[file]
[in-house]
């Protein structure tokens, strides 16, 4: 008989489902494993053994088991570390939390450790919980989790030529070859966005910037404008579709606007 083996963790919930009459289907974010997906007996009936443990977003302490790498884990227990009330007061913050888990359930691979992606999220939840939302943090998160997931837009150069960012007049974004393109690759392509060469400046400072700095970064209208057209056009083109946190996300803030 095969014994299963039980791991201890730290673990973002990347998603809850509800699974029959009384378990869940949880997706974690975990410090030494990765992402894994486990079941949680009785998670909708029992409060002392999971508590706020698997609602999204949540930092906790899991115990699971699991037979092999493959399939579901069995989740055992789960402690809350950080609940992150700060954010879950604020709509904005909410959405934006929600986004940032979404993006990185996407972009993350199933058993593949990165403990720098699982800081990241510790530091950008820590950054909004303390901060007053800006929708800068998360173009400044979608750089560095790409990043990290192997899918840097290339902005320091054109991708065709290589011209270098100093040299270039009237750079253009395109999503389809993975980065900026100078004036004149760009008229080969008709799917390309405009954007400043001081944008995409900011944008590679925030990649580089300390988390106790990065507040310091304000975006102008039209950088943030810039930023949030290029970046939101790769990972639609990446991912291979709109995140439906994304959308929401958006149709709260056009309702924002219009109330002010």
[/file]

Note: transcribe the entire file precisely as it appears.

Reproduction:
[in-house]
């Protein structure tokens, strides 16, 4: 008989489902494993053994088991570390939390450790919980989790030529070859966005910037404008579709606007 083996963790919930009459289907974010997906007996009936443990977003302490790498884990227990009330007061913050888990359930691979992606999220939840939302943090998160997931837009150069960012007049974004393109690759392509060469400046400072700095970064209208057209056009083109946190996300803030 095969014994299963039980791991201890730290673990973002990347998603809850509800699974029959009384378990869940949880997706974690975990410090030494990765992402894994486990079941949680009785998670909708029992409060002392999971508590706020698997609602999204949540930092906790899991115990699971699991037979092999493959399939579901069995989740055992789960402690809350950080609940992150700060954010879950604020709509904005909410959405934006929600986004940032979404993006990185996407972009993350199933058993593949990165403990720098699982800081990241510790530091950008820590950054909004303390901060007053800006929708800068998360173009400044979608750089560095790409990043990290192997899918840097290339902005320091054109991708065709290589011209270098100093040299270039009237750079253009395109999503389809993975980065900026100078004036004149760009008229080969008709799917390309405009954007400043001081944008995409900011944008590679925030990649580089300390988390106790990065507040310091304000975006102008039209950088943030810039930023949030290029970046939101790769990972639609990446991912291979709109995140439906994304959308929401958006149709709260056009309702924002219009109330002010």